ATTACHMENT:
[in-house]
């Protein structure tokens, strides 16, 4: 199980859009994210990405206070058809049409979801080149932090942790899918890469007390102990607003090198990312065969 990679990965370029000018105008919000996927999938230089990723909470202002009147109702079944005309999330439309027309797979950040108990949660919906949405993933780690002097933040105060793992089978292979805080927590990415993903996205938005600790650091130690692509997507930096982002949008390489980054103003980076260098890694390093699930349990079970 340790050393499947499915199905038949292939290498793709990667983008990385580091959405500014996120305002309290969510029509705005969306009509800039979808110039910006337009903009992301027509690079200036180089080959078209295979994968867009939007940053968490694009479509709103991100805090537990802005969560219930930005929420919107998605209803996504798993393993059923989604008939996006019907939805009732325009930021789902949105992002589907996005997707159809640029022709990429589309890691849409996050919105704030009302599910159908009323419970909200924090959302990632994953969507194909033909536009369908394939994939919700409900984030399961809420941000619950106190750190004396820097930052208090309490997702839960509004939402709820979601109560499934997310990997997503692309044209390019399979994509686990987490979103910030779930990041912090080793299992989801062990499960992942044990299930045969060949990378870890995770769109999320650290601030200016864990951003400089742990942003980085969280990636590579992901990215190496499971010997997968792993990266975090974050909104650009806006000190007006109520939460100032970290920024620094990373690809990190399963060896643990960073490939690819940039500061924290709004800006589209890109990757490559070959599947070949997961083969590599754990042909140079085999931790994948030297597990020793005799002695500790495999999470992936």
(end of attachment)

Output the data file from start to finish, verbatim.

[in-house]
């Protein structure tokens, strides 16, 4: 199980859009994210990405206070058809049409979801080149932090942790899918890469007390102990607003090198990312065969 990679990965370029000018105008919000996927999938230089990723909470202002009147109702079944005309999330439309027309797979950040108990949660919906949405993933780690002097933040105060793992089978292979805080927590990415993903996205938005600790650091130690692509997507930096982002949008390489980054103003980076260098890694390093699930349990079970 340790050393499947499915199905038949292939290498793709990667983008990385580091959405500014996120305002309290969510029509705005969306009509800039979808110039910006337009903009992301027509690079200036180089080959078209295979994968867009939007940053968490694009479509709103991100805090537990802005969560219930930005929420919107998605209803996504798993393993059923989604008939996006019907939805009732325009930021789902949105992002589907996005997707159809640029022709990429589309890691849409996050919105704030009302599910159908009323419970909200924090959302990632994953969507194909033909536009369908394939994939919700409900984030399961809420941000619950106190750190004396820097930052208090309490997702839960509004939402709820979601109560499934997310990997997503692309044209390019399979994509686990987490979103910030779930990041912090080793299992989801062990499960992942044990299930045969060949990378870890995770769109999320650290601030200016864990951003400089742990942003980085969280990636590579992901990215190496499971010997997968792993990266975090974050909104650009806006000190007006109520939460100032970290920024620094990373690809990190399963060896643990960073490939690819940039500061924290709004800006589209890109990757490559070959599947070949997961083969590599754990042909140079085999931790994948030297597990020793005799002695500790495999999470992936």